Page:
Thank you Darling!
NAEA hail Stamp Duty victory
THE National Association of Estate Agents has welcomed as a major victory Alistair Darling’s decision to raise the threshold of stamp duty land tax for two years.
The NAEA has long campaigned for a major rethink on stamp duty – which it believes to be a tax on aspiration.
In the final Budget before the election, Mr Darling listened and raised the threshold to £250,000 – to the general delight of the entire estate agency industry, although there are called for the entire Stamp Duty system to be changed.
Peter Bolton King, chief executive of the NAEA, said: “For thousands of first time buyers the dream of getting onto the property ladder was slipping out of reach.
“This announcement has added a new rung to the property ladder, one within reach of thousands of young families.
“We have long argued that stamp duty is a tax on aspiration that smothered the natural demand of the market. We still believe that more reform is needed and there is more work to be done, but this is a good first step – a major victory for first time buyers.”
The NAEA has for years called for a major reform of stamp duty land tax, beginning with the threshold being raised.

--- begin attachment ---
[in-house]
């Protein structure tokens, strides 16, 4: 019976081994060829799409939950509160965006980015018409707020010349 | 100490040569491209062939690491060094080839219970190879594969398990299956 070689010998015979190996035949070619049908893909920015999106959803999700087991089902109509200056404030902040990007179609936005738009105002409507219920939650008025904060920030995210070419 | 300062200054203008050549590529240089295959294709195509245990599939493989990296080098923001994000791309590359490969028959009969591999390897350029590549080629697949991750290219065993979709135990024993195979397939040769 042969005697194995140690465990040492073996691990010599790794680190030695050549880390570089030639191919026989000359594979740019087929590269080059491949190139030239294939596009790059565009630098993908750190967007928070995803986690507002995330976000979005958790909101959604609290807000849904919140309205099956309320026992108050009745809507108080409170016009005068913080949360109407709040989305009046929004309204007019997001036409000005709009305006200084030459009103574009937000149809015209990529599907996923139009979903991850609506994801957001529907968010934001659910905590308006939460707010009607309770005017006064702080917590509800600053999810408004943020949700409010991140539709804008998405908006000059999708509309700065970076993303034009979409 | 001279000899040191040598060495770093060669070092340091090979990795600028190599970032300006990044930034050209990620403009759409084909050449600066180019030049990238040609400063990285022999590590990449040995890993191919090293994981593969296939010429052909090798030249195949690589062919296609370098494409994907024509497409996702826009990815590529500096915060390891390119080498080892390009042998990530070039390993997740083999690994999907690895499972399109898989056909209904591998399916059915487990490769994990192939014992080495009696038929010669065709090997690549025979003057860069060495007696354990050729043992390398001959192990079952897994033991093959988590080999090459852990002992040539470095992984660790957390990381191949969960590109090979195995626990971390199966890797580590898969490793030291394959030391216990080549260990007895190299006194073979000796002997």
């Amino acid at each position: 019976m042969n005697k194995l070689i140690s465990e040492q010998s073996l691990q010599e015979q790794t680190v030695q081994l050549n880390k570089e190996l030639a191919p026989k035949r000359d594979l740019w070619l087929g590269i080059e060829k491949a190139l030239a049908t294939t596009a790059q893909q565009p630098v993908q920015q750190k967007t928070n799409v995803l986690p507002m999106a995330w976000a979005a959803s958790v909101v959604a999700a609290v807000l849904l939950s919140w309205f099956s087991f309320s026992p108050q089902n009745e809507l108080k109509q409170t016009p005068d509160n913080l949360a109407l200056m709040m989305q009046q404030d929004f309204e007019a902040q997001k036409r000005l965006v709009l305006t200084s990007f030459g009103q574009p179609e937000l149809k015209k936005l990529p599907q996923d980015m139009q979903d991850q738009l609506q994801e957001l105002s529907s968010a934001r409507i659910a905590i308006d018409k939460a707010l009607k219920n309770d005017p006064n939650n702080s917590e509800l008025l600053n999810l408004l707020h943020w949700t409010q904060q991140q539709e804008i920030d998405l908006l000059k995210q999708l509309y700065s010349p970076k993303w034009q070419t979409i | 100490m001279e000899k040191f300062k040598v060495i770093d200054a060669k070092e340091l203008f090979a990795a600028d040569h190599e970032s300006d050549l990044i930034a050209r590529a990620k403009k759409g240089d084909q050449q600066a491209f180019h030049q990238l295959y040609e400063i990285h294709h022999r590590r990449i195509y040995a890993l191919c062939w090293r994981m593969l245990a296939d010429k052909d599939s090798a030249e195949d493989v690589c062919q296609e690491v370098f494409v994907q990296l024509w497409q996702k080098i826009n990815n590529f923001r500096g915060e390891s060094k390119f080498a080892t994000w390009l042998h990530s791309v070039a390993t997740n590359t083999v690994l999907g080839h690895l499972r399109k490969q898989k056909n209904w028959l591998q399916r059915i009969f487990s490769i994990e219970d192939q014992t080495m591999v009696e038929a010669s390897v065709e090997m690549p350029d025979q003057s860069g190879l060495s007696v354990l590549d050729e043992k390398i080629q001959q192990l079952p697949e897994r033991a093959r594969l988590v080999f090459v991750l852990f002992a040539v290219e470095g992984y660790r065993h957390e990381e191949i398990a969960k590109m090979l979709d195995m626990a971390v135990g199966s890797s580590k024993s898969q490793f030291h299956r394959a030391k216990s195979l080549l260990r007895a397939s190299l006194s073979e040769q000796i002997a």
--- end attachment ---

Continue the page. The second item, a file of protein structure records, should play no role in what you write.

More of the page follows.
Most recently in the run up to this Budget the association led a coalition of property organisations in calling for reform, under the banner of the 1808 campaign, named after the year when the tax was first introduced.
Meanwhile, commenting on behalf of the Royal Institution of Chartered Surveyors, Simon Rubinsohn, chief economist, said:
"Measures to help boost the housing market are welcome and will benefit a significant number of buyers, removing 50 percent of transactions from the stamp duty system. Based on our assumptions about activity, RICS estimates that raising the initial stamp duty threshold will cost the Government around £750 million.
"Recent surveys of RICS members have suggested that the number of transactions should increase through a cut in stamp duty at the lower end of the house price range. In particular, this change to stamp duty could help transactions rise above 1 million for the first time since 2007, although this is still well below the 1.7 million transactions that were taking place at the height of the market. Any impact on the market will be limited by the ongoing lack of housing supply and restricted mortgage lending.
"RICS believes that greater reform of stamp duty is still needed. The current slab structure, where a higher rate applies to the whole value of a transaction, should be replaced with a marginal system similar to income tax.
“This would smooth out distortions in the market and can be done on a revenue neutral basis. The Government should also consider reshaping the tax by introducing a new band for higher value properties."